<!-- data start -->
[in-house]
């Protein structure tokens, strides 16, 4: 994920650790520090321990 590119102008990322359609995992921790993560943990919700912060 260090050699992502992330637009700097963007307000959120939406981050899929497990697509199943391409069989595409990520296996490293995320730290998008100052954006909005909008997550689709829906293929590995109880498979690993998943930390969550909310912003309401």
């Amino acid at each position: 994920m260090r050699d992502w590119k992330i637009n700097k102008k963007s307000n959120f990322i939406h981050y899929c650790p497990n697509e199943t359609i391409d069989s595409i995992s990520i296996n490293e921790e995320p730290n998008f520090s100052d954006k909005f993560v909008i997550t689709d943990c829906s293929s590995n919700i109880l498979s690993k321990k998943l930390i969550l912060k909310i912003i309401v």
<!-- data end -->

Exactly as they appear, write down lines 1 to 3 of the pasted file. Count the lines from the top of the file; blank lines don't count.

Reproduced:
[in-house]
């Protein structure tokens, strides 16, 4: 994920650790520090321990 590119102008990322359609995992921790993560943990919700912060 260090050699992502992330637009700097963007307000959120939406981050899929497990697509199943391409069989595409990520296996490293995320730290998008100052954006909005909008997550689709829906293929590995109880498979690993998943930390969550909310912003309401």
């Amino acid at each position: 994920m260090r050699d992502w590119k992330i637009n700097k102008k963007s307000n959120f990322i939406h981050y899929c650790p497990n697509e199943t359609i391409d069989s595409i995992s990520i296996n490293e921790e995320p730290n998008f520090s100052d954006k909005f993560v909008i997550t689709d943990c829906s293929s590995n919700i109880l498979s690993k321990k998943l930390i969550l912060k909310i912003i309401v």